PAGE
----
New Heights Bar
Red hot Heights: Owners of popular Northside bar plan new Mexican-inspired concept
One of last year’s most satisfying new bars is opening a sister concept in the Heights. The ownership group behind Edison, near Houston's Northside neighborhood, has purchased a property on 11th Street with plans to open a new watering hole general manager Danny Kirgan tells CultureMap.
Located on the former site of a trailer park, the new concept does not yet have a name. The moniker of the new establishment will be carefully researched to avoid any potential conflicts; Kirgan confirms that Edison will soon change its name to Edison & Patton (after the streets where it's located) and drop references to Thomas Edison in its branding in response to a cease-and-desist letter from California-based company Kinetescape Holdings LLC.
Just as Edison (or Edison & Patton) doesn't connote a specific style of cuisine or service, whatever name ownership chooses will probably incorporate some sort of reference to its immediate area.
Not unlike its corporate sibling, the new project will be a bar with food that’s of sufficiently high quality, making it a legitimate dining destination.
“The owners have had (the property) for a little while,” Kirgan says. “(There are) a lot of exciting things happening there. Eight Row’s taken off in the last year — every time you drive past, it’s packed. The old post office (Heights Central) is going to be interesting. Presidio is right there. We’re really excited to be part of the synergy in the area.”
Plans are currently being finalized to submit to the City of Houston for permit approvals. Once they’re granted, construction should take 90 to 120 days. Expect an opening in late 2017 or early 2018.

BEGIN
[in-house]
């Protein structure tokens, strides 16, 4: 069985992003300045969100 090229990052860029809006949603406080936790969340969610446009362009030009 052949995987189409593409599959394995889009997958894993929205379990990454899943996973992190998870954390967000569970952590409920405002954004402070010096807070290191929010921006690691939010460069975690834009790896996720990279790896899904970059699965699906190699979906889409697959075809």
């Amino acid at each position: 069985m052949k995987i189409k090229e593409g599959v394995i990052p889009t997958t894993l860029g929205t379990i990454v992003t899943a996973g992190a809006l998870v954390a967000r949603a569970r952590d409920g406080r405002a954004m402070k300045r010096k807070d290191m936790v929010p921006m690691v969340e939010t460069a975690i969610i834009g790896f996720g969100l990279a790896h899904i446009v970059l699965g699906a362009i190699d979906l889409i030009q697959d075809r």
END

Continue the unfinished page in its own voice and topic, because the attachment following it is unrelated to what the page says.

The space will apply the lessons learned from the group’s experience operating Edison by providing more interior space, but still having a spacious patio. Kirgan expects it to be slightly larger than Eight Row Flint, Agricole Hospitality’s bar devoted to whiskey, beer, and tacos that won this year’s CultureMap Tastemaker Award for Bar of the Year, but not quite as spacious as Presidio, the bar-forward restaurant from former Pax Americana chef Adam Dorris, which opened on 11th Street earlier this year.
“The thing we struggle with here is that we’re set up as a contemporary ice house with food, but when people come in on a Friday or Saturday night to dine, we have limitations in terms of the amount of inside space,” Kirgan says. “The biggest learning curve for us has been learning how to accommodate the people who come for a meal, because the food holds up so well. What we want to do at the next spot is make sure we can accommodate for that.”
In a bit of a twist from Edison, the new bar will serve food inspired by Mexico with an agave-oriented selection of spirits and cocktails. Kirgan says that the owners and chef Michael Sanguinetti have yet to determine the extent to which the menu will blend both Tex-Mex and traditional Mexican cuisine, but he cites several local influences that will shape the concept’s direction.
“We want to take inspiration from places we love, like The Pastry War and all of Hugo Ortega’s places, and all the great things that they do, and bring a little taste of it the Heights, which I think there might be room for,” Kirgan says.
The group will also travel to Jalisco and Oaxaca to study the cuisines there, but the menu probably won’t hew too closely to the traditions of any specific area. Kirgan notes that part of Edison’s success has been that its menu is flexible. Diners can choose from casual fare like burgers and tamales or go more elevated with dishes like house-made pastas that reflect Sanguinetti’s French training.
One thing that won’t change is the new concept will take its cocktails just as seriously as Edison does. Originally opened with a focus on whiskey and bourbon, Kirgan says they’ve added more tequila and mezcal in response to customer's requests. The new project will build and expand on that knowledge.
“I think we’re set up to bring something cool and unique to the area,” Kirgan says. “Hopefully, it will last a long time.”